In what may be a defining moment of his presidency, Obama laid out a new blueprint for US Middle East policy, vowing to end mistrust, forge a Palestinian state and defuse a nuclear showdown with Iran.
"So long as our relationship is defined by our differences, we will empower those who sow hatred rather than peace," said Obama, who was greeted with a standing ovation as he stepped up to the podium at Cairo University.
Obama's long-awaited speech fulfilled a campaign promise and came after he held talks in Saudi Arabia Wednesday with King Abdullah and Thursday with Egyptian President Hosni Mubarak aimed at reviving Middle East peace moves.
In the university's imposing domed Great Hall, Obama said the US bond with Israel, the source of much Arab distrust of the United States, was unbreakable, and rejected "ignorant" rants by those who deny the Nazi Holocaust.
But, breaking from policies of his predecessor George W. Bush, Obama also rebuked Prime Minister Benjamin Netanyahu's refusal to halt West Bank settlement expansion and reiterated his backing for a two-state solution.
"I have come here to Cairo to seek a new beginning between the United States and Muslims around the world," Obama said in a speech targeting the globe's 1.5 billion Muslims on television, the Internet and on social networking sites.
"This cycle of suspicion and discord must end," said Obama vowing to fight "negative stereotypes of Islam wherever they appear.
"But that same principle must apply to Muslim perceptions of America," he said, and touched on contentious regional like democracy and women's rights.
Quoting the region's three holy books, the Koran, the Torah and the Bible, he evoked a future of "mutual interest and mutual respect, examining all sources of tension between America and the Muslim world.
The US president, laying out an ambitious foreign policy, to match the audacity of his domestic program, spoke directly to Muslims on their arguments with America.
In so doing, he was attempting to cleanse the soiled US image in the Muslim world, including in over the Iraq war, the Abu Ghraib abuse scandal and the Guantanamo Bay war on terror camp.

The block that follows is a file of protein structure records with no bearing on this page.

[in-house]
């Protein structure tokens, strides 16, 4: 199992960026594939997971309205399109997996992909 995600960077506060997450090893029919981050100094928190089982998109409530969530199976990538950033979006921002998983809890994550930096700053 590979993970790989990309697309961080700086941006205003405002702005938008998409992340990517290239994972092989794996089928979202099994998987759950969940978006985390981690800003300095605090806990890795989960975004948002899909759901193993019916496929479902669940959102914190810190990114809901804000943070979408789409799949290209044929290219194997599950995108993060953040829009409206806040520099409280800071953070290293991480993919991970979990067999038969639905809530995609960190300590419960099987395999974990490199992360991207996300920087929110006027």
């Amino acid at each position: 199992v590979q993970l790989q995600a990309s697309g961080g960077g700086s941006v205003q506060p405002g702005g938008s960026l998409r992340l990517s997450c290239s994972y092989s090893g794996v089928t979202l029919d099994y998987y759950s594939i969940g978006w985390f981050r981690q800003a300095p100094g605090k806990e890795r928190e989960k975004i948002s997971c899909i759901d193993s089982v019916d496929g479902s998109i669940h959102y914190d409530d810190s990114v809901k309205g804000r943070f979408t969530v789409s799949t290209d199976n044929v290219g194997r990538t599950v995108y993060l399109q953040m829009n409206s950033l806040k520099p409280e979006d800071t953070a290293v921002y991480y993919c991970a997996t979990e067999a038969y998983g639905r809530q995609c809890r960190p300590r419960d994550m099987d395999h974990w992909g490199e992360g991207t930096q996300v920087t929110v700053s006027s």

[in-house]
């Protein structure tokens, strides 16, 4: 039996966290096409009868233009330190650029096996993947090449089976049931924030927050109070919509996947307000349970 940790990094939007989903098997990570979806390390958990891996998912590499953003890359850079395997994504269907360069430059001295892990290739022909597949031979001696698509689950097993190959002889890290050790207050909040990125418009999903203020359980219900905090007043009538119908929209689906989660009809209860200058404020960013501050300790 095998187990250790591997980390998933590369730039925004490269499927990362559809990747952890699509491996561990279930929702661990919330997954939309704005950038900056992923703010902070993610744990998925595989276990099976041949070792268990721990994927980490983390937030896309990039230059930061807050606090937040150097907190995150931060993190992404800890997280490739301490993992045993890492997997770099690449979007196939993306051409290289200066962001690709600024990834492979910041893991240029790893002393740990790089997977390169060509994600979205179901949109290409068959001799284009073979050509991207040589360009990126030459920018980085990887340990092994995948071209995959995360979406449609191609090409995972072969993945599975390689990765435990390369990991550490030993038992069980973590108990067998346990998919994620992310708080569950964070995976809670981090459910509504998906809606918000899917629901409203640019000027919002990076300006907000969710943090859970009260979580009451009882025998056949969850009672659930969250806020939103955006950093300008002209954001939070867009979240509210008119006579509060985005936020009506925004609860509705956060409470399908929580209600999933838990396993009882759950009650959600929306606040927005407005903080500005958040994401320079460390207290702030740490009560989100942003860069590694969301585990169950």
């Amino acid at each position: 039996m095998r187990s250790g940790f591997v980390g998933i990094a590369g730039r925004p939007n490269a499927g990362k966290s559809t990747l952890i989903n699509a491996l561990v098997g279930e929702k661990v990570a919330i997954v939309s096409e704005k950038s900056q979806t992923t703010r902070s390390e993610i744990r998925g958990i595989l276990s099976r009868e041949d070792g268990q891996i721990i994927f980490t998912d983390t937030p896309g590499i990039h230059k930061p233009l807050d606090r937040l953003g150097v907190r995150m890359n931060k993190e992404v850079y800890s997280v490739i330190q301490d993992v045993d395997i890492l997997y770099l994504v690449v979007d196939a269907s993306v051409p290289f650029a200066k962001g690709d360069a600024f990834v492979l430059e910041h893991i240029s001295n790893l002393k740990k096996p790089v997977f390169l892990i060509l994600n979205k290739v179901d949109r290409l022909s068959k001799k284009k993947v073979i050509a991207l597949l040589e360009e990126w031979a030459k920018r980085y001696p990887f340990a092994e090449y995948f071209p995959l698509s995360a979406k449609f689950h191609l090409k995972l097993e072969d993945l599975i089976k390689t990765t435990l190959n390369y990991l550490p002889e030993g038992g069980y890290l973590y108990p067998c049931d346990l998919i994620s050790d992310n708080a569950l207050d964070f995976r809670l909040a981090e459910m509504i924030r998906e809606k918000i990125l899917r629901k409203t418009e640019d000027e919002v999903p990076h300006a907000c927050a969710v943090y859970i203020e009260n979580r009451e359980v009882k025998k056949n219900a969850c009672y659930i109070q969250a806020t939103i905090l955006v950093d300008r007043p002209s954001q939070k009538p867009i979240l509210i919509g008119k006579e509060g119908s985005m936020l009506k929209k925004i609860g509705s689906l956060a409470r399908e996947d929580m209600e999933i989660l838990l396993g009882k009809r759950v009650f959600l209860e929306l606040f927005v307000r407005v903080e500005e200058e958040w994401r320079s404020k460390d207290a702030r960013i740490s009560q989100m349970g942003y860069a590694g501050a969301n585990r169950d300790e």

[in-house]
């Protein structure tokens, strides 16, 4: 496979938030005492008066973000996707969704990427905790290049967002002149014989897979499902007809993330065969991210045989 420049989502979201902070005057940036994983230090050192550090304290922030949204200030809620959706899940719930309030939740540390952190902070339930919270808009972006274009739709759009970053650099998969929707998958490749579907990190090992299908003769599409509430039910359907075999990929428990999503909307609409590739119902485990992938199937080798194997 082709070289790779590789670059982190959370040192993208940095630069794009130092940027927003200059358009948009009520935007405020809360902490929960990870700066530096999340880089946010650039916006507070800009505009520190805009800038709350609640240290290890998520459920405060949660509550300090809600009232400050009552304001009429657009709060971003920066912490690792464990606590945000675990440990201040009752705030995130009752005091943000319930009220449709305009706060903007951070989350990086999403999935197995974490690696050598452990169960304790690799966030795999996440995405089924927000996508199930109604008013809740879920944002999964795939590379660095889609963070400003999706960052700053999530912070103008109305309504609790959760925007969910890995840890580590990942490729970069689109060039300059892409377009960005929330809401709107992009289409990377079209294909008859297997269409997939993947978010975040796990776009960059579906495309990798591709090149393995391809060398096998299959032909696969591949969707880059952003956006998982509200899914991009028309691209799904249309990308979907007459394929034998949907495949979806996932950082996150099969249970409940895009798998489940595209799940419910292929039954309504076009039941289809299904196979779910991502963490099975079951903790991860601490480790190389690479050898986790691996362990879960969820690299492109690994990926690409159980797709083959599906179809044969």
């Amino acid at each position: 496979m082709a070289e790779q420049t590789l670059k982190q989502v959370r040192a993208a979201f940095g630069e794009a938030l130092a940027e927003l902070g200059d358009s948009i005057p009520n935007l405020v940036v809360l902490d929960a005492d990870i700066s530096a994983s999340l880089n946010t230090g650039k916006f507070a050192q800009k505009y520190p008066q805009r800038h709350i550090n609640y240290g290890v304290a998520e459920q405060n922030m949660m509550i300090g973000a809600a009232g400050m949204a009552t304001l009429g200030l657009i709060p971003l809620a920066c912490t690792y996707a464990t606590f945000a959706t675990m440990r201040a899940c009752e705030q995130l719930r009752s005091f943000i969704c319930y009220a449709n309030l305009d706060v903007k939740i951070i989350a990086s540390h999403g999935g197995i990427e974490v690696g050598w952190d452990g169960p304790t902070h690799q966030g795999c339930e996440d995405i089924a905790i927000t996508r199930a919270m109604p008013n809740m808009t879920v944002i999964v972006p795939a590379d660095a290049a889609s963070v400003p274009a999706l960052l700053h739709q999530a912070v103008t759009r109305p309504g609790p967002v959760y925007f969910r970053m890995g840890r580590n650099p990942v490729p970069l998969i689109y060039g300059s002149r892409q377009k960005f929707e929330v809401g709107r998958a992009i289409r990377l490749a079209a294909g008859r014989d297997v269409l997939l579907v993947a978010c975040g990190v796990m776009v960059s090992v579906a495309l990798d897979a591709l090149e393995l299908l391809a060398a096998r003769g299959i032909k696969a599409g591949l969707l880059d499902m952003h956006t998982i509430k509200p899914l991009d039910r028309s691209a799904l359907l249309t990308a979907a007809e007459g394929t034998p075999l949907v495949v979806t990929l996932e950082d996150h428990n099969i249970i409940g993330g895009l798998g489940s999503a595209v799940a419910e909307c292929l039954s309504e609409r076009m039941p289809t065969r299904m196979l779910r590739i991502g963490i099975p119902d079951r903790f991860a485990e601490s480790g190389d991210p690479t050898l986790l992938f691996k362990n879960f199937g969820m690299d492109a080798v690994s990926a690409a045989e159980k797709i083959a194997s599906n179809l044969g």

Specifically targeting young Muslims, Obama said "I know there are many -- Muslim and non Muslim -- who question whether we can forge this new beginning."
"Some are eager to stoke the flames of division, and to stand in the way of progress. Some suggest that it isn?t worth the effort -- that we are fated to disagree, and civilizations are doomed to clash.
"There is so much fear, so much mistrust. But if we choose to be bound by the past, we will never move forward."
Obama called on Israelis and Palestinians to revive stalled peace talks, demanding Palestinians halt violence and Israelis to ease the plight of those in the occupied territories.
"Too many tears have been shed. Too much blood has been shed."
"America will not turn our backs on the legitimate Palestinian aspiration for dignity, opportunity, and a state of their own," Obama said, calling on both sides to live up to obligations under the stalled "roadmap" for Middle East peace.
"The United States does not accept the legitimacy of continued Israeli settlements. This construction violates previous agreements and undermines efforts to achieve peace. It is time for these settlements to stop."
The US president also renewed his offer for dialogue "without preconditions" with arch-US foe Iran, over, after a decades-long Cold War style conflict.
"It will be hard to overcome decades of mistrust, but we will proceed with courage, rectitude and resolve," Obama said.
"It is clear to all concerned that when it comes to nuclear weapons, we have reached a decisive point," he said warning a regional arms race would be a "hugely dangerous path" but saying Iran had the right to nuclear peaceful power.
Obama also weaved his own biography, with Islamic lineage among family members in Kenya, and several years growing up as a boy in Indonesia, into his search to pick out a new path for the United States and Islam.
And in his own warning to the Muslim world, Obama said United States would "never tolerate" violence, citing the trauma of the September 11 attacks in 2001, though saying his country lost its way with harsh war on terror tactics.